Protecting the Public: What You Can’t See Might Hurt You
July 19, 2016
Hidden failures: The invisible deterioration of NYC facades
The facades of 14,000 buildings in NYC are inspected on a regular basis under the facade Inspection Safety Program (FISP). How many of these buildings pass muster? The Department of Buildings (DOB) recently announced that many of these buildings have aging materials that can be expected to fail without proper intervention.
At an industry-wide meeting in April 2016, the DOB requested that professionals involved in FISP inspections during FISP Cycle 8 keep their eyes open for the following failing building systems:
Cavity walls. Cavity walls are commonly constructed of masonry (such as brick or stone veneers) that are designed to allow moisture into the system and provide a way to drain it back out. Cavity walls typically have two layers: a “back-up” layer, which provides support and strength, and an outer-facing “skin.” In between these two layers is a cavity (an air space or insulating plane) that creates a drainage plane, directing the water to drain out through weep holes at the bottom. The two layers of masonry are held together by “wall-ties,” metal strips or bars.
The Department of Buildings (DOB) is concerned about the degradation of these wall-ties when subject to damp conditions over long periods of time. Commonly made from iron and steel, these metal ties are usually galvanized and sealed with a protective coating to resist corrosion. Over time, however, this protective coating can deteriorate, leading to wall-tie failure. Wall-tie deterioration is often difficult to detect, although it can sometimes be detected by a bulging wall, wall movement, or step cracking.
Properties that were built using galvanized-steel “fishtail” ties (1920s–1950s) or galvanized wire “butterfly” ties (1960s–1980s) are especially susceptible to corrosion. Wall-tie deterioration can seriously impact external walls, making the “skin” unstable and susceptible to collapse.
Terracotta. A recent spate of building decorative stone failures and fatalities have put architectural terracotta high on the DOB’s radar.
Terracotta (from the Italian word for “baked earth”) is a clay-based glazed ceramic used as a building material in older buildings. Popular between the late 19th century and the 1930s, glazed architectural terracotta offered a modular, varied, and relatively inexpensive approach to wall construction that was particularly adaptable to rich ornamental detailing. It is one of the most prevalent masonry building materials found in the urban environment today.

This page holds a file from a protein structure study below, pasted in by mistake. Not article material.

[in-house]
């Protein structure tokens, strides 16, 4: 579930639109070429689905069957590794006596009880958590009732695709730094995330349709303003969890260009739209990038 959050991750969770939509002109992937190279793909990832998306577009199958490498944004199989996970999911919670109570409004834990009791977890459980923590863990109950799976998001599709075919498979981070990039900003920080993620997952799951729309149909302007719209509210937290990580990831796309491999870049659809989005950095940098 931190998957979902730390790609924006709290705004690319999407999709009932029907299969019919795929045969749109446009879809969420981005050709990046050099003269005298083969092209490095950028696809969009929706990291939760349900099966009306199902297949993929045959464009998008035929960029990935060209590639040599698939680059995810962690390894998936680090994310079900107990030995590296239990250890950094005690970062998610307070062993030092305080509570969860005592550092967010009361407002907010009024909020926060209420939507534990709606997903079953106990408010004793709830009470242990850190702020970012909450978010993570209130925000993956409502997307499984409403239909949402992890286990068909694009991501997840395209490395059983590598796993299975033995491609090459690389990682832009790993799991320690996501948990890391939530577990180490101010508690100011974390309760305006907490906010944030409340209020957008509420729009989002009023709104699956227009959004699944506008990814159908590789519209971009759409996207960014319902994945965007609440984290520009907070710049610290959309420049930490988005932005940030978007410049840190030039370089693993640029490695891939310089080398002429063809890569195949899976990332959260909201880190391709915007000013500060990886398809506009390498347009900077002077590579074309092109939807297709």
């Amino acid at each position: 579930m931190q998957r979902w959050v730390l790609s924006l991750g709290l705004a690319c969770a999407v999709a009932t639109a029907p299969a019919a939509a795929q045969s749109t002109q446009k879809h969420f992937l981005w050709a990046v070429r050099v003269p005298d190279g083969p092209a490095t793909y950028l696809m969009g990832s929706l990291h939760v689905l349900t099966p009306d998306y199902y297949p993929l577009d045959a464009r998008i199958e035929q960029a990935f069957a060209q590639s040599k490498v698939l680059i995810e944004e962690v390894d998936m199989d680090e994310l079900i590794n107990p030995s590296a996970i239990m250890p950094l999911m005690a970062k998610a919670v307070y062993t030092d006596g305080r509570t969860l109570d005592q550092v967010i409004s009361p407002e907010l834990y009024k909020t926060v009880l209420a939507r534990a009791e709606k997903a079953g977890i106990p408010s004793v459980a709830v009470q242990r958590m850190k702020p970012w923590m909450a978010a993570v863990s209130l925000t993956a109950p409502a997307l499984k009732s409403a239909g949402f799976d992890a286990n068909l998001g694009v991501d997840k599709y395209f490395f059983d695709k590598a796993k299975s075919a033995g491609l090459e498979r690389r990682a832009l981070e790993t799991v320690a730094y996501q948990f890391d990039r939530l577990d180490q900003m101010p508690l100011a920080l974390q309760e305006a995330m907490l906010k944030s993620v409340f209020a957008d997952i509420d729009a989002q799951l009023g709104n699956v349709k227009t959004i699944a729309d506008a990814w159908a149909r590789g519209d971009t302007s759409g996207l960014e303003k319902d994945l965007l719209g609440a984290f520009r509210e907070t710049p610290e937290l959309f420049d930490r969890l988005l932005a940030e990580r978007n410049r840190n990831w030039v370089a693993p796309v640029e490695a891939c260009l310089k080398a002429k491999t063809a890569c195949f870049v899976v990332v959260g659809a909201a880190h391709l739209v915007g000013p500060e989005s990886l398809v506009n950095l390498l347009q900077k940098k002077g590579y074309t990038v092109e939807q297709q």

Terracotta glaze is impermeable, but as the glaze starts to wear off or fracture, the terracotta becomes increasingly subject to the ravages of water and weather. Even the joints between the pieces can become weathered, allowing moisture to seep in and cause deterioration of the anchorage.
Each case of deterioration is unique, depending on the particular type of terracotta and the various factors involved. Architectural terracotta varies widely based on its method of manufacture, inconsistencies in its original installation, the number of component parts, and any ongoing repairs. Although terracotta deterioration is most commonly caused by water-related problems, there are also other, less-frequent (but no less severe) causes. Faulty original craftsmanship, although difficult to document, is often cited as a cause. Other common causes include stress-related deterioration, damage caused by later alterations and additions, and inappropriate repairs.
The DOB emphasized that a proper program of building maintenance requires keeping a watchful eye out for wall cavity failure and the deterioration of ornamental terracotta facades. In addition to regular FISP inspections, building owners and property managers should report any signs of possible deterioration to their building architects and engineers for closer examination.
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